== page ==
2010-2011

NIH Highlights WPI Research that Could Help Reduce Deaths from Heart Attack and Stroke

The NIH website highlights groundbreaking work on the growth and rupture of arterial plaque led by Dalin Tang, professor of mathematical sciences at WPI.

Research on Arterial Plaque by Professor Dalin Tang Featured on Website of National Institutes of Biomedical Imaging and Bioengineering

The website for the National Institutes of Biomedical Imaging and Bioengineering, part of the National Institutes of Health, is currently featuring research led by Dalin Tang, professor of mathematical sciences at WPI. Tang’s is the leading research group studying the fluid and mechanical stresses that contribute to the growth and rupture of arterial plaque using computational modeling and histological and medical imaging data from patients.

The aim of the research, which has been funded by the NIH, and National Science Foundation, and other agencies, is to develop diagnostic tools that can help identify which plaques are at risk of rupture (plaque rupture is the leading cause of heart attacks and stroke) and give physicians information that can help them better detect and treat cardiovascular disease, the leading cause of death in the United States.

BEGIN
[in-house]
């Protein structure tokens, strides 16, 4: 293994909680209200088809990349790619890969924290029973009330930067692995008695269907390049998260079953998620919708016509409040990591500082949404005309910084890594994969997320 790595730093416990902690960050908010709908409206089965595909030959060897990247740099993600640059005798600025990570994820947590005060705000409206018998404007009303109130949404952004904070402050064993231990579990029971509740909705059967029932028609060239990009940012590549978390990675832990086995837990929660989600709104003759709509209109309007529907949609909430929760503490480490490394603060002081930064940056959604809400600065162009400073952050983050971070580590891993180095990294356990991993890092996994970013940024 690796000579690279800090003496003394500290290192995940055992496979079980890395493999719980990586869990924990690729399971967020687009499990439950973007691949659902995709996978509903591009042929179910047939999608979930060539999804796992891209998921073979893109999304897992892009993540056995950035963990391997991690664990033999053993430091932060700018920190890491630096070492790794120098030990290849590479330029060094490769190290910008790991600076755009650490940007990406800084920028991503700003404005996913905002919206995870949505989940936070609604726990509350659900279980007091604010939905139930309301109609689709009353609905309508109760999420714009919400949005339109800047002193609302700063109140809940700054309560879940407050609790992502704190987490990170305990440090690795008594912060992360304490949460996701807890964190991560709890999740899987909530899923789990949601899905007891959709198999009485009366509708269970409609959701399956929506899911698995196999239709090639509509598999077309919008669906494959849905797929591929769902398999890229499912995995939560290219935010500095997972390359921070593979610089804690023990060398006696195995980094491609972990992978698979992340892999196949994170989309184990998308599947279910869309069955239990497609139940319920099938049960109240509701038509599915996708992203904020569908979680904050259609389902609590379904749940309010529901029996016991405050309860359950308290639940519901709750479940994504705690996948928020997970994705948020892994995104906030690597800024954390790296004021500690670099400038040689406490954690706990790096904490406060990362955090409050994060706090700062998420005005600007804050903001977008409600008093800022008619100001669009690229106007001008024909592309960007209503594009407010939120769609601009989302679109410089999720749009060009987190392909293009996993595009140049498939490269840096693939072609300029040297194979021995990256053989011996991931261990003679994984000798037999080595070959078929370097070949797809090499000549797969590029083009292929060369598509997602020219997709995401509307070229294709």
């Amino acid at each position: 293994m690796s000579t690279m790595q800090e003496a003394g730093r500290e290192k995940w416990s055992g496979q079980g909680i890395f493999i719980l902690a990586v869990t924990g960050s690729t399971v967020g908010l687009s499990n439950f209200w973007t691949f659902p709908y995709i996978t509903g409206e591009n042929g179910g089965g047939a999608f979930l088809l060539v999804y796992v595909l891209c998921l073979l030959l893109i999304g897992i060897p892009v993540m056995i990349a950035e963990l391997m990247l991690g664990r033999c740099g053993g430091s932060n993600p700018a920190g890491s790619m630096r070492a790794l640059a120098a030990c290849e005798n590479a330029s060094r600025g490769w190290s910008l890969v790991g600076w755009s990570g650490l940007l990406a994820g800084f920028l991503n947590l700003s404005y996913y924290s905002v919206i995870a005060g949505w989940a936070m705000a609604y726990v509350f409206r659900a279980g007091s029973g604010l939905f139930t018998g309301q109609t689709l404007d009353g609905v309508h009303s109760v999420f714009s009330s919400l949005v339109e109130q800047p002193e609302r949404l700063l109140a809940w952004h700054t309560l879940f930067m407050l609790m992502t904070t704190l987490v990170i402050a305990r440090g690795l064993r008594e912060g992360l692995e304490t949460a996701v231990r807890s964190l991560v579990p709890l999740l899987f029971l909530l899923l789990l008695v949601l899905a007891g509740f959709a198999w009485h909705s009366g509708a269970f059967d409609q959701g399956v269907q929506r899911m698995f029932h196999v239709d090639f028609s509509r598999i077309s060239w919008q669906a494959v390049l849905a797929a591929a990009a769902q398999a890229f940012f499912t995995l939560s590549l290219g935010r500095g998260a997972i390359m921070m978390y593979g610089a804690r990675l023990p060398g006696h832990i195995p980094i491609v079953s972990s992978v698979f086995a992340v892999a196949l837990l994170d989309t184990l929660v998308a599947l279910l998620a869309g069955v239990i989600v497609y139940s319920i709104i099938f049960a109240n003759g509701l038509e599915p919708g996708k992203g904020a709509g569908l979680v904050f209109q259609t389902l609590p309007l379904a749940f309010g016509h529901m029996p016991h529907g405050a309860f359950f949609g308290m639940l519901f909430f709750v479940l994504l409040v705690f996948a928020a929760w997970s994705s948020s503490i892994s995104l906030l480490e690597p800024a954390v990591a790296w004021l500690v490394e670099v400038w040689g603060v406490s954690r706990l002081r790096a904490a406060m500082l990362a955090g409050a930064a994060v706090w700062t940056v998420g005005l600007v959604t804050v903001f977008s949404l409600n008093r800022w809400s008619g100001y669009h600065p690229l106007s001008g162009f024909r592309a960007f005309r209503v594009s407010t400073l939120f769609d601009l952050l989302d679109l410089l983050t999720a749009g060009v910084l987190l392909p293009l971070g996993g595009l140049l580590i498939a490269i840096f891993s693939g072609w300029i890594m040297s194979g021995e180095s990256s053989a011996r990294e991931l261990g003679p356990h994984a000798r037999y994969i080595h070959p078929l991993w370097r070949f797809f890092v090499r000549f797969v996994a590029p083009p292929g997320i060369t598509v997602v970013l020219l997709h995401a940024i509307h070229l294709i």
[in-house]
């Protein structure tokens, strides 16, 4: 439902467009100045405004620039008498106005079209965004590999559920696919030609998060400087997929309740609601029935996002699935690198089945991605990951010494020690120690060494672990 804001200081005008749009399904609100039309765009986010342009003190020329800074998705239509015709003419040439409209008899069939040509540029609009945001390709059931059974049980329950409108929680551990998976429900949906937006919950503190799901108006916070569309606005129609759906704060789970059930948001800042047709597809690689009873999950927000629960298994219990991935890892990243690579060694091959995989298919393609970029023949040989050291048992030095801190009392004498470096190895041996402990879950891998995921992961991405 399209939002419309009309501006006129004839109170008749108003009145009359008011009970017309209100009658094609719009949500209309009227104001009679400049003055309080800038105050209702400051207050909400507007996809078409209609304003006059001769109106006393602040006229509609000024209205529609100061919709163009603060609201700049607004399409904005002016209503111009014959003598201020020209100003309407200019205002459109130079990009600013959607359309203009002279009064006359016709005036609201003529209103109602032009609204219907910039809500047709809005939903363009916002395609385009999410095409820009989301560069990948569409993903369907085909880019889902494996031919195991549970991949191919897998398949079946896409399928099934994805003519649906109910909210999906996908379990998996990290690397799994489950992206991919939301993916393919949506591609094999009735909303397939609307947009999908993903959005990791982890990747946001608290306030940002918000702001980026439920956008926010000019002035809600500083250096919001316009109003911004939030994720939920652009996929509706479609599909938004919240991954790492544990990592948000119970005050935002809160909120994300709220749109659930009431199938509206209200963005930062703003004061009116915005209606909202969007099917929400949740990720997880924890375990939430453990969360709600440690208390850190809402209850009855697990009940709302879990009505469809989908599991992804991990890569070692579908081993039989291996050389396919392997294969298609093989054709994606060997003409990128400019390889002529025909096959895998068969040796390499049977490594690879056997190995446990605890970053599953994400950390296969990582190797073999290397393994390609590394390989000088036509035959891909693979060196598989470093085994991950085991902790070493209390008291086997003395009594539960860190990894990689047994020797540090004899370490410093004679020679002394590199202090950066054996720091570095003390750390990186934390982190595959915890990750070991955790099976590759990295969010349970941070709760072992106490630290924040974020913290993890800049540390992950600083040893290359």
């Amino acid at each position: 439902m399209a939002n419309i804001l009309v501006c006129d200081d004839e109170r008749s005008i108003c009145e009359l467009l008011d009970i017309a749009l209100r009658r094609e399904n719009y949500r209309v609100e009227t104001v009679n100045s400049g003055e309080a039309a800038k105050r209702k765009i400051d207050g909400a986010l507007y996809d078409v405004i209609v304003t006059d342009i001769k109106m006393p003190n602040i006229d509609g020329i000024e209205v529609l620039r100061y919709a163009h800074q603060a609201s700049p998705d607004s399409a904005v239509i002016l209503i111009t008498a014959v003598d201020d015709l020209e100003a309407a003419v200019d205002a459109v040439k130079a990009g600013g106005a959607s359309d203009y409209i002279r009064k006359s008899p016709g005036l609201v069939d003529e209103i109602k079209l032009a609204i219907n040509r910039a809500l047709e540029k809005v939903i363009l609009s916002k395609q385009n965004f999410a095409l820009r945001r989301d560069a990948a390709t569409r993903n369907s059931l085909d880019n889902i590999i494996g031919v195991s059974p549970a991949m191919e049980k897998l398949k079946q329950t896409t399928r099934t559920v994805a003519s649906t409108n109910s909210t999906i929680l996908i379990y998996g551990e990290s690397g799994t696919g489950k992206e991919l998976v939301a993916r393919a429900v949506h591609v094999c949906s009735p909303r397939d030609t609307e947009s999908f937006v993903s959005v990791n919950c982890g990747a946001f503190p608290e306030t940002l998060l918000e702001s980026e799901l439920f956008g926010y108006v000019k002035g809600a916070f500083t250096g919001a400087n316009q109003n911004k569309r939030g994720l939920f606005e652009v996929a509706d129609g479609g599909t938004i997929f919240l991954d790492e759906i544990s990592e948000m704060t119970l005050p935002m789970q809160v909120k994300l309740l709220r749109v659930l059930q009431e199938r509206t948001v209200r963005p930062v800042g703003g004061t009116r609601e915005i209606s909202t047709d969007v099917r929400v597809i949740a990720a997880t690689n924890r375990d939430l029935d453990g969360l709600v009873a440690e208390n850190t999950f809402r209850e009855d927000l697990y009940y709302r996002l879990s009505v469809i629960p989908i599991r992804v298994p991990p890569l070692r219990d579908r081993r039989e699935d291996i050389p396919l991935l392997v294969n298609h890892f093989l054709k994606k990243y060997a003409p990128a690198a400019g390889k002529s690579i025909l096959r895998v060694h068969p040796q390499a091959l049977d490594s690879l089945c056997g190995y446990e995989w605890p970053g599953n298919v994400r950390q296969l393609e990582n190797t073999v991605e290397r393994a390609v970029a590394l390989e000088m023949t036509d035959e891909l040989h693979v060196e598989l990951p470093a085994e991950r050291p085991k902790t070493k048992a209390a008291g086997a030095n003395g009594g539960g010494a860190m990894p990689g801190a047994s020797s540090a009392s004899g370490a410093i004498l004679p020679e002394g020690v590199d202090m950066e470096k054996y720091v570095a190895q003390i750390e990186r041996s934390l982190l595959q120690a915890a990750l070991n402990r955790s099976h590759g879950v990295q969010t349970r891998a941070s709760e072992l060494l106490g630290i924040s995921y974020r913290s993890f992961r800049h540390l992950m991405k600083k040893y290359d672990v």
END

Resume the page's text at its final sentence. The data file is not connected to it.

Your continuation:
Tang, who has been working on this sophisticated research for nearly two decades, is collaborating with researchers and physicians at the University of Washington, Seattle, and Washington University in St. Louis. Among the significant outcomes of the work are three-dimensional fluid-structure interaction (FSI) models that capture, in unprecedented detail, the stresses, strains, and other forces involved in plaque evolution.

  • Learn more at the NIH website.
  • Read more about Professor Tang’s work in WPI’s research magazine.
  • Watch a video about Professor Tang’s research.
  • Learn about the WPI Kalenian Award that will help Professor Tang develop better tools for diagnosing cardiovascular disease.

 

March 3, 2010